WASHINGTON — For decades, conservative lobbyist Grover Norquist vowed to drive Republicans out of office if they didn’t pledge to oppose tax increases. Many lawmakers signed on.
But now, several senior Republicans are breaking ranks, willing to consider raising more money through taxes as part of a deal with Democrats to avoid a catastrophic budget meltdown.
Tennessee Sen. Bob Corker says the only pledge he will keep is his oath of office. House Majority Leader Eric Cantor says no one in his home state of Virginia is talking about what leaders in Washington refer to simply as “The Pledge,” a Norquist invention that dates to 1986. Georgia Sen. Saxby Chambliss says he cares more about his country than sticking to Norquist’s pledge.
It’s quite an about-face for senior members of a party that long has stood firmly against almost any notion of tax increases. And while GOP leaders insist they still don’t want to see taxes go up, the reality of a nation in a debt crisis is forcing some to moderate their opposition to any movement on how much Americans pay to fund their government. Republican legislators and Democratic President Barack Obama’s White House are haggling vigorously as they look for ways to reach agreement on detailed tax adjustments and spending cuts before automatic, blunt-force changes occur at the new year.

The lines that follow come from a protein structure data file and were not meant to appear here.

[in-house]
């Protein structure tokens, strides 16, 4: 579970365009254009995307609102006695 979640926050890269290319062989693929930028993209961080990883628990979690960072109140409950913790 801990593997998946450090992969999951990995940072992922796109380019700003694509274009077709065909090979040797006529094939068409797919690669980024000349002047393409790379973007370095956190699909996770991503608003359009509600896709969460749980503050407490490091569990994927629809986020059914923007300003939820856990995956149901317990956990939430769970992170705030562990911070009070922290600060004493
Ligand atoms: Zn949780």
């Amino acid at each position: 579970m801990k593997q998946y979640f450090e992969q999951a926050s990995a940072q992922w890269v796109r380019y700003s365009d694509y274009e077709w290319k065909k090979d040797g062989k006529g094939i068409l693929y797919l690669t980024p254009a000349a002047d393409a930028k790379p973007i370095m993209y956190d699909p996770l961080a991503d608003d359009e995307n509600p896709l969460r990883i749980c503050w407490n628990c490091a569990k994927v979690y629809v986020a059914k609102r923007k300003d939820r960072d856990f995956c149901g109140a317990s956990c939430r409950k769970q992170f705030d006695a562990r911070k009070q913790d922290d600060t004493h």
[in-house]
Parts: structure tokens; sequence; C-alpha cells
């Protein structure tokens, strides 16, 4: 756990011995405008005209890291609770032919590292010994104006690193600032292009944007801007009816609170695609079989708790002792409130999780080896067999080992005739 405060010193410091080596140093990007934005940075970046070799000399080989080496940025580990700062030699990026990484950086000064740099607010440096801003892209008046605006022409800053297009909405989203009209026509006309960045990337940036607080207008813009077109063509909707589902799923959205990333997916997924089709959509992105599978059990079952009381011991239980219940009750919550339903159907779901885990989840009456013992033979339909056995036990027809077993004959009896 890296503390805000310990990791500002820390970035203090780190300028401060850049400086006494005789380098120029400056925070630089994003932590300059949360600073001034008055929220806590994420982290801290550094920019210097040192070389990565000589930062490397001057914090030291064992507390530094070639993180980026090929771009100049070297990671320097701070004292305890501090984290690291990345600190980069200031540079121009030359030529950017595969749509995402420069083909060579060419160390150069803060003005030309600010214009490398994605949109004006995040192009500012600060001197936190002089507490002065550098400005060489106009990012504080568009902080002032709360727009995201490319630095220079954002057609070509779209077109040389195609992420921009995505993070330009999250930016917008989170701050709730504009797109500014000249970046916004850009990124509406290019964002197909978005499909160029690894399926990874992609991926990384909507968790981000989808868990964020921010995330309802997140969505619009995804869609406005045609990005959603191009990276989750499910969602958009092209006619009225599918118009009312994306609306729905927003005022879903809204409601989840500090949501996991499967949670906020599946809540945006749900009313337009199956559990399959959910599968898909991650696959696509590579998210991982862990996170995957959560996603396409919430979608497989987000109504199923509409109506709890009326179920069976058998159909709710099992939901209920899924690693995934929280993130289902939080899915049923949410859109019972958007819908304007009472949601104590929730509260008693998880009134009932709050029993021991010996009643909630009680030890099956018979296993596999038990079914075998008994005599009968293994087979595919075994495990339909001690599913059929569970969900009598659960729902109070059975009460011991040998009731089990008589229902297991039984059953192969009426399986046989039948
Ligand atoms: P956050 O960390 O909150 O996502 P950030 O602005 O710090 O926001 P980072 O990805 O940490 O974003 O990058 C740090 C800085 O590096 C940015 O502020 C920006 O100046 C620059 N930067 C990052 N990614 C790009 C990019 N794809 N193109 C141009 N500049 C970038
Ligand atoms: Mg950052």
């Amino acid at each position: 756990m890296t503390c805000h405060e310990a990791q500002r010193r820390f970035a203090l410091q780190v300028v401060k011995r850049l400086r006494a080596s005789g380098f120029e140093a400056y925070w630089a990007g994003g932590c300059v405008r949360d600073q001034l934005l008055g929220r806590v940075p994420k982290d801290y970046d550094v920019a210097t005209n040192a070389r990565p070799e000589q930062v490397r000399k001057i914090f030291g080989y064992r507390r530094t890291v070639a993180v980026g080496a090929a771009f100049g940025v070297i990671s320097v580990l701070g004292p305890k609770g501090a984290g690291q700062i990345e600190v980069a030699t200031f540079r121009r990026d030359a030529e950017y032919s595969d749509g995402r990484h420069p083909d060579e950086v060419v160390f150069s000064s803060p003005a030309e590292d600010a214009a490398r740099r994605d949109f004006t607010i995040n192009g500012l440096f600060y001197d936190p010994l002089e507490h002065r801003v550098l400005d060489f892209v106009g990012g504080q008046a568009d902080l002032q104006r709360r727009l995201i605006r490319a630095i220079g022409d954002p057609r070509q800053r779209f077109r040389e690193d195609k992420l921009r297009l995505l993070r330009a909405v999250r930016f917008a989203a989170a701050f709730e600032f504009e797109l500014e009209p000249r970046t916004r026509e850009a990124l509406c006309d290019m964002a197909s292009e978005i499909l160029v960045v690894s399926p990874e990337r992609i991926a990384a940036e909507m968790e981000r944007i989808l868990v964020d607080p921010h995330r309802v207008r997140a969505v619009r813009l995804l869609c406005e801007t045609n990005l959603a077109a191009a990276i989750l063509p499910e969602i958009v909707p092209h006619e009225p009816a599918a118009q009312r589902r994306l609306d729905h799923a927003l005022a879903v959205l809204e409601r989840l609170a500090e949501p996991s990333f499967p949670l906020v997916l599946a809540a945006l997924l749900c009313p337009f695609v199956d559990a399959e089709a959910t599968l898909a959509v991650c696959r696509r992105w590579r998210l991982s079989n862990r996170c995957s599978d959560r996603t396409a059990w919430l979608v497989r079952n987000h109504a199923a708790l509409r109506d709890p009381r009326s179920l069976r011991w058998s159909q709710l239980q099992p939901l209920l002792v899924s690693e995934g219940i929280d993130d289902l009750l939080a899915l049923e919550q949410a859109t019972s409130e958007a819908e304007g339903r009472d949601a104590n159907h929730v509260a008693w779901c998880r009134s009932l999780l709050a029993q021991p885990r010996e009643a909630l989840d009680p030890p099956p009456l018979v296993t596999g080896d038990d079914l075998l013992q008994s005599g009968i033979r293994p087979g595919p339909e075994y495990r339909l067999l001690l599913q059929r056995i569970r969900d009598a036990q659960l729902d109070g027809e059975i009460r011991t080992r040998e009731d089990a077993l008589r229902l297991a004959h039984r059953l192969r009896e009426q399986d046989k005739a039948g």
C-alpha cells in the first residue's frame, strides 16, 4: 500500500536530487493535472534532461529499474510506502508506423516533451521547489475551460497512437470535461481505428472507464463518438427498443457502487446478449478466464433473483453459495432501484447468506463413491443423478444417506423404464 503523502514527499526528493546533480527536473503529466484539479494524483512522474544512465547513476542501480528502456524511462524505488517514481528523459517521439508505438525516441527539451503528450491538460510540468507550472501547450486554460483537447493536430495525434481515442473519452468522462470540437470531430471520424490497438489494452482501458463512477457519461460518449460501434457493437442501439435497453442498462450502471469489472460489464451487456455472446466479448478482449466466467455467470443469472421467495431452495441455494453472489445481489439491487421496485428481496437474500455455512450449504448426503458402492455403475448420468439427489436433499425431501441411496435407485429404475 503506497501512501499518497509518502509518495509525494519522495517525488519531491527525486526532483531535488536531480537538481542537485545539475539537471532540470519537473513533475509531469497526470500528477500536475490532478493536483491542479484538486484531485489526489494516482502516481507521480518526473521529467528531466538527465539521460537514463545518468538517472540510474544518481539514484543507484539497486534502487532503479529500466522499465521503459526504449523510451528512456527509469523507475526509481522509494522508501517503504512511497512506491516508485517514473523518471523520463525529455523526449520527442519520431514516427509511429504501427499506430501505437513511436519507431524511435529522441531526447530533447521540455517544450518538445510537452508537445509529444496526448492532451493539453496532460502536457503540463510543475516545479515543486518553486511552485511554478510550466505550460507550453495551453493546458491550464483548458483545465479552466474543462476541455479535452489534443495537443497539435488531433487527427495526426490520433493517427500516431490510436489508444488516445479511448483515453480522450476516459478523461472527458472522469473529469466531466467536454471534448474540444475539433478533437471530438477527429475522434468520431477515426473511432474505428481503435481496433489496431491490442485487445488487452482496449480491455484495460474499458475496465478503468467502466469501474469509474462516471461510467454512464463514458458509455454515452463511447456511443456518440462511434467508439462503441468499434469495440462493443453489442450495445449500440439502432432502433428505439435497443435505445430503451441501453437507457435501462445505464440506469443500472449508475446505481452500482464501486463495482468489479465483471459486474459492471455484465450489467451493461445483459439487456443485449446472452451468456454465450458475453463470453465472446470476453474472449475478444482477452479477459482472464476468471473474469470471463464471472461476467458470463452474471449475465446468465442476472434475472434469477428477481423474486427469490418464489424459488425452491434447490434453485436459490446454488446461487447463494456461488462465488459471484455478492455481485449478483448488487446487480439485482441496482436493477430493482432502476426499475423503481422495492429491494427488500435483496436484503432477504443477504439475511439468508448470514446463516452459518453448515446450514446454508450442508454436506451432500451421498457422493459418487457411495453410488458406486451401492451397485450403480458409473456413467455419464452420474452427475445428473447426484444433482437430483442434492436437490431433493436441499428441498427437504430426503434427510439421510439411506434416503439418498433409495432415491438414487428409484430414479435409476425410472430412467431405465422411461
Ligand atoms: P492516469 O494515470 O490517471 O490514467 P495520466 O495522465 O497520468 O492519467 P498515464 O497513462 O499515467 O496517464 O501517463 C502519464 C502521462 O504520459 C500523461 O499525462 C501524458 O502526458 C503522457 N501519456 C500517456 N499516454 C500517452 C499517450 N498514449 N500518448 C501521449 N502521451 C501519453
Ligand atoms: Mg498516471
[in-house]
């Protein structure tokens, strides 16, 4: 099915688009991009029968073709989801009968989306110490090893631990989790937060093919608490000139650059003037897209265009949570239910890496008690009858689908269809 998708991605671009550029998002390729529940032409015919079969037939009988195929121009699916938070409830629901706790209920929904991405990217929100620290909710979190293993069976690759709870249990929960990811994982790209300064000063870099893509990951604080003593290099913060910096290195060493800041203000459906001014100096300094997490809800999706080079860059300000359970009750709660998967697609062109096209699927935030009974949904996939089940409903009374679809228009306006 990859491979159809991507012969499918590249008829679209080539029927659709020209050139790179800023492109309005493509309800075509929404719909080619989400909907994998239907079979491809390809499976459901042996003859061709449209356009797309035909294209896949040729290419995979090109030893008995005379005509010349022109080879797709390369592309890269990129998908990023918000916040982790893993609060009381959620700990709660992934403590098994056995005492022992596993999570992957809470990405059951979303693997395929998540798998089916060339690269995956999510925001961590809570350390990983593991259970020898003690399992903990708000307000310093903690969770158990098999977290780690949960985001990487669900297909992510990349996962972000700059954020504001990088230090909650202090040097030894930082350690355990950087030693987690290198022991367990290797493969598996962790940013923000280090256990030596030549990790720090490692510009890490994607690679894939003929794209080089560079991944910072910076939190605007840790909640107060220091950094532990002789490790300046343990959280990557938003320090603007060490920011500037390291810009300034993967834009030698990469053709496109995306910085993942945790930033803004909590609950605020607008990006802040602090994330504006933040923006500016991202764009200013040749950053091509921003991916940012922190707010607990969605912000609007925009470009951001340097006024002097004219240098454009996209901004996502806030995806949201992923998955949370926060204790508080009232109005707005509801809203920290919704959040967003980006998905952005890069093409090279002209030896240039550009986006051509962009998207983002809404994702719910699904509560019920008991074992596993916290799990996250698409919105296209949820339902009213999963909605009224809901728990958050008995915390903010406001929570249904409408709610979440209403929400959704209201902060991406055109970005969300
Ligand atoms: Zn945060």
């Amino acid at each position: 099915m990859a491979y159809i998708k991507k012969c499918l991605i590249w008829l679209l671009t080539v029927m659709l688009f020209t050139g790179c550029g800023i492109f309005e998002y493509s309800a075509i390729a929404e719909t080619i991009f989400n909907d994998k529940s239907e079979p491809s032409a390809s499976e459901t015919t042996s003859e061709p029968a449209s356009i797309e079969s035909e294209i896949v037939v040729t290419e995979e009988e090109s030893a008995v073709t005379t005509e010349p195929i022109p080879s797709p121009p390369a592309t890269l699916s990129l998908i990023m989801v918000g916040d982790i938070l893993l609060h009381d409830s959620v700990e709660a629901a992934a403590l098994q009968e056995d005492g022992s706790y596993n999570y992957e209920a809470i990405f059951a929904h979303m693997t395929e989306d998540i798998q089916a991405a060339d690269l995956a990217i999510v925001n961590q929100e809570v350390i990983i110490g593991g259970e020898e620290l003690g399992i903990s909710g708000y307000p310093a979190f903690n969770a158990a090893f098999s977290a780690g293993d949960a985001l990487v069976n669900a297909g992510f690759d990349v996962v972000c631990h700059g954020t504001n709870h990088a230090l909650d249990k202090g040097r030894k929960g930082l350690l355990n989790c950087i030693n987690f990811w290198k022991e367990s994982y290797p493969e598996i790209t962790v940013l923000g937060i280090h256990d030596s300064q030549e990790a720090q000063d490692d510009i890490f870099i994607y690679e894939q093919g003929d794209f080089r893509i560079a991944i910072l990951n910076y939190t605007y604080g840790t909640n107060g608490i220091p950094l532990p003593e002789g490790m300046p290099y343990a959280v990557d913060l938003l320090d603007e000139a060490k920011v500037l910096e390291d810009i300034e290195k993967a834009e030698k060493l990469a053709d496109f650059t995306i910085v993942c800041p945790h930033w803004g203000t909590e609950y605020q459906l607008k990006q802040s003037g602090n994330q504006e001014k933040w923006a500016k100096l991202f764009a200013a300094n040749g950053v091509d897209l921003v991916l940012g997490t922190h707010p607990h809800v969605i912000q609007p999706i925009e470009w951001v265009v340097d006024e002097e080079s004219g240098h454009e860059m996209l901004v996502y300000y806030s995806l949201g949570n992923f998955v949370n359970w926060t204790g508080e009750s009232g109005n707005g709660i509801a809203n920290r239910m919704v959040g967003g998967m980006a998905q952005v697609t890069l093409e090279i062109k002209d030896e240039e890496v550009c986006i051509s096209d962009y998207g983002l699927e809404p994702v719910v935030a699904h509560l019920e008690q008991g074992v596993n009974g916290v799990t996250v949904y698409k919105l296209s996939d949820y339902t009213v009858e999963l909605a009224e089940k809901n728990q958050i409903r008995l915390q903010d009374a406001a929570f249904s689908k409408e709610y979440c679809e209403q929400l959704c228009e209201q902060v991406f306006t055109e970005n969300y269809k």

“Oh, I signed it,” Sen. Jeff Sessions said on Fox News about Norquist’s pledge. “But we’ve got to deal with the crisis we face. We’ve got to deal with the political reality of the president’s victory.”
The naysaying about the pledge is raising the question of whether Norquist — a little-known Republican outside of Washington — is losing his position of power within the GOP. It’s a notion that he calls ridiculous.
“Nobody’s turning on me,” Norquist said Monday.
But he indicated he would turn on lawmakers who defy him, starting with Corker, who Monday published an opinion piece in The Washington Post outlining an alternative to the budget breakdown that includes more revenue.
“Corker was elected to the Senate because he took the pledge,” Norquist said on Fox News. “He would not be a senator today if he hadn’t made that commitment. If he breaks it, he’s going to have to have a conversation with the people of Tennessee about his keeping his word. And the same thing with other people who are elected because they made that written commitment to the people of their state.”
At the White House, spokesman Jay Carney said Monday that the shifting away from Norquist signaled an opportunity for Republicans to work with President Obama.
“They represent what we hope is a difference in tone and approach to these problems and a recognition that a balanced approach to deficit reduction is the right approach,” Carney said.
“Times have changed significantly, and I care more about my country than I do about a 20-year-old pledge,” Chambliss told his local television station. “If we do it (Norquist’s) way, then we’ll continue in debt.”